Born in South Yorkshire in 1968, Healdy began his playing career as a trainee at Sheffield United before signing for Leyton Orient as a 20-year-old. He made 219 appearances during seven years with the O's, which also included loan spells with Coventry City, Crystal Palace, Sheffield Wednesday and Swindon Town. 

He joined Wimbledon for £125,000 in 1995, becoming a core member of the infamous Crazy Gang, and remained with the Dons until the Club's move to Milton Keynes in 2003 and the subsequent emergence of Milton Keynes Dons a year later.


Damien rejoined the Dons in July 2010, after Karl Robinson targeted the Dubliner as his first choice to become Head of Sports Science, Fitness and Conditioning. 

Having previously worked for the Club under Martin Allen's managerial reign three years previously, Damien relinquished his post at Wycombe Wanderers to return to Milton Keynes and become part of Robinson's team.

A knowledgeable operator and expert motivator that enjoys a great rapport with staff and players alike, Damien received a glowing recommendation from former Dons skipper Keith Andrews before Robinson added him to the backroom team. 

He also worked with Allen at Brentford and Leicester City, either side of his spell with the Dons, and operated under both Peter Taylor and Gary Waddock at Wycombe before his switch back to Milton Keynes.


Simon joined the Club in 2006 as Head Academy Physiotherapist before being quickly promoted to the first team environment and developing the medical department as Head of Sports Medicine. 
A Chartered Physiotherapist, Member of The Society of Physiotherapists and registered with the Health Professions Council, Simon has a BSc Hons degree from London Metropolitan University and an MSc from the renowned University of Brighton's School of Physiotherapy. 
As the Club's head physiotherapist, Simon provides assessments, treatments and interventions on a daily basis, from the training pitch to matchday, and works closely with Damien Doyle on rehabilitation programmes that aim to reduce injury risks throughout the squad.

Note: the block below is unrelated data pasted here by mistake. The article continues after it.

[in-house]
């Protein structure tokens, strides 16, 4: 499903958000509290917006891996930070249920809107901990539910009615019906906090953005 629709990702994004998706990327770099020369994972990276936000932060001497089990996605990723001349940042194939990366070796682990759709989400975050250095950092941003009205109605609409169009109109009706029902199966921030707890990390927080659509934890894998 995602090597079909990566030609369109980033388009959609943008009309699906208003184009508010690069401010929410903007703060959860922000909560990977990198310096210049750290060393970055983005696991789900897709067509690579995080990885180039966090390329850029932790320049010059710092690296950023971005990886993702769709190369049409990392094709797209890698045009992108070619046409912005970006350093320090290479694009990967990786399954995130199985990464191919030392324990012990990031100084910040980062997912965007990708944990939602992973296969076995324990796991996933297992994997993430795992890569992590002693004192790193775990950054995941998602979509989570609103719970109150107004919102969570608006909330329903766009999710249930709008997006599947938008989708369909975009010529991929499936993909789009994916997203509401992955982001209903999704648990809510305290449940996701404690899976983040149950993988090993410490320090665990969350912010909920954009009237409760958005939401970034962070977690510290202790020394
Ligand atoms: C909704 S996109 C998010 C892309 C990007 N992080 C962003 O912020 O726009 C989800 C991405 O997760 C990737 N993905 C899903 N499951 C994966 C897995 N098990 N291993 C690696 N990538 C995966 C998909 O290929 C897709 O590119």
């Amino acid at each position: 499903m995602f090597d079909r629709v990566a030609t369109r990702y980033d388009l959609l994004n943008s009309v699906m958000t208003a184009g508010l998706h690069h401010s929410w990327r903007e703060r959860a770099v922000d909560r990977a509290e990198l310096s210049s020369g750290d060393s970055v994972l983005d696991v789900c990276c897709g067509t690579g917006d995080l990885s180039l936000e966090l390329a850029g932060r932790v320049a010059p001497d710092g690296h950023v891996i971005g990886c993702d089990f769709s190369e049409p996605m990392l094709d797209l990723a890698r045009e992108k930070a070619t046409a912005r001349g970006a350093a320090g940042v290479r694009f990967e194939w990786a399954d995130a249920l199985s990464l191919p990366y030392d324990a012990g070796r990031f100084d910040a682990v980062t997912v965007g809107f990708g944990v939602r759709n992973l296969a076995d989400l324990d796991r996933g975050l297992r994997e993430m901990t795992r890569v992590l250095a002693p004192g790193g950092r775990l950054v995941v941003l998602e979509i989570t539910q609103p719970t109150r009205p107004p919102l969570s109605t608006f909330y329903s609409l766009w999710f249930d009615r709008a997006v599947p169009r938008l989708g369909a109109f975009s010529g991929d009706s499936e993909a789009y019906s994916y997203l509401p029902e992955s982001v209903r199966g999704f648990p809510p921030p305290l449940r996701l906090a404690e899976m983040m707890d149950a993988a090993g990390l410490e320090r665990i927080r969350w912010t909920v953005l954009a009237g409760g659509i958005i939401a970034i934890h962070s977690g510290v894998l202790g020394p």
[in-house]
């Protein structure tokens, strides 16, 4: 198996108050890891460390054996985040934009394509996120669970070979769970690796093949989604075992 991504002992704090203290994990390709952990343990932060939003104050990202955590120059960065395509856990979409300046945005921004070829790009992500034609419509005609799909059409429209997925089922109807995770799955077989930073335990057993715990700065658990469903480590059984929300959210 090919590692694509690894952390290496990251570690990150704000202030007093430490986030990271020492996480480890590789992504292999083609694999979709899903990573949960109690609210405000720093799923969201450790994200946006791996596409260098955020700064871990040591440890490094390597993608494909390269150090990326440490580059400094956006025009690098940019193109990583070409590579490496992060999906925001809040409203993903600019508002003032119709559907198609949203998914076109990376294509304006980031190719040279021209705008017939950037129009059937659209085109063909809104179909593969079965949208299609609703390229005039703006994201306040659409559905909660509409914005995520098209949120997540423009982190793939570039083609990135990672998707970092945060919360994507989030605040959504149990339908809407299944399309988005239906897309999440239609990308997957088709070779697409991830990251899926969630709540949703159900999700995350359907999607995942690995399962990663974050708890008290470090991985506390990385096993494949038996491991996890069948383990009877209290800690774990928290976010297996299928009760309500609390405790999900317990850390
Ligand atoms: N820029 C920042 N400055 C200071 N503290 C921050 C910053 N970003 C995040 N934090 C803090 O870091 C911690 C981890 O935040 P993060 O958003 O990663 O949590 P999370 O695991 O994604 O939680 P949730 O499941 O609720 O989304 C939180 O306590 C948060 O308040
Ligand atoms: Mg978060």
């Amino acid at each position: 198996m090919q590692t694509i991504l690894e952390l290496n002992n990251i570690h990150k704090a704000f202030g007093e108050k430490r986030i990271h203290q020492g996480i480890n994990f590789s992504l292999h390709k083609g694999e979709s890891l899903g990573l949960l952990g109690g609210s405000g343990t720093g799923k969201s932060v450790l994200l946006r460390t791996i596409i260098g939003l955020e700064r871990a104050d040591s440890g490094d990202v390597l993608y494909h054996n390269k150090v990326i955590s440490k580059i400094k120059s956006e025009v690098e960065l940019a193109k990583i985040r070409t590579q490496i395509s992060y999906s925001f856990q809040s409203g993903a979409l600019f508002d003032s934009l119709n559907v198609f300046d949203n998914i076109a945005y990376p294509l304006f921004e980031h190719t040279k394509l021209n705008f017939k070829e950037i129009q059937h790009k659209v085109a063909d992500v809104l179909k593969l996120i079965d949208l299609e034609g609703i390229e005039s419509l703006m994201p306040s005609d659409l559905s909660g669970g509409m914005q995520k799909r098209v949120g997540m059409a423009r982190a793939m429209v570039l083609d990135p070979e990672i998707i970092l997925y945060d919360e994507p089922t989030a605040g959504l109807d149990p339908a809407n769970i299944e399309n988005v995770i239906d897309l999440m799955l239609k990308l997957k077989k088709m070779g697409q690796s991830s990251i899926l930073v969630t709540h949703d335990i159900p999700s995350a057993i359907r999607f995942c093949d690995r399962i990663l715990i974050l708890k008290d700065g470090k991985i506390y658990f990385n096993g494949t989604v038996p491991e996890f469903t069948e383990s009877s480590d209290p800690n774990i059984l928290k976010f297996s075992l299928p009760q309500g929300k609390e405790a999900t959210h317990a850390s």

Blackpool-born Simon heads up the first team's medical department, managing a multi-disciplinary team that includes a wide variety of medical and health professionals - all of whom ensure the players recover as quickly and safely as possible following injury.

A puller of few punches in the banter stakes, Simon's unique take on events behind the scenes can be read in his matchday programme column - The Bootroom. 


Now in his sixth season working with the first team, Aylesbury-born Adam is a product of the medical department's highly-competitive mentoring scheme, which offers work placements to carefully-selected applicants aspiring to become medical professionals.

Having completed over 200 hours of work experience during the third year of his BSc Hons degree in Sports Therapy from the University of Hertfordshire, Adam was offered a full-time position at the end of the 2007/08 season. 

Adam is a Member of the Society of Sports Therapists. 
Working under Paul Ince, Roberto Di Matteo and now Karl Robinson as part of Simon Crampton's medical department, Adam provides treatment and rehabilitation for injured players as well as aiding the recovery and well-being of the first team squad.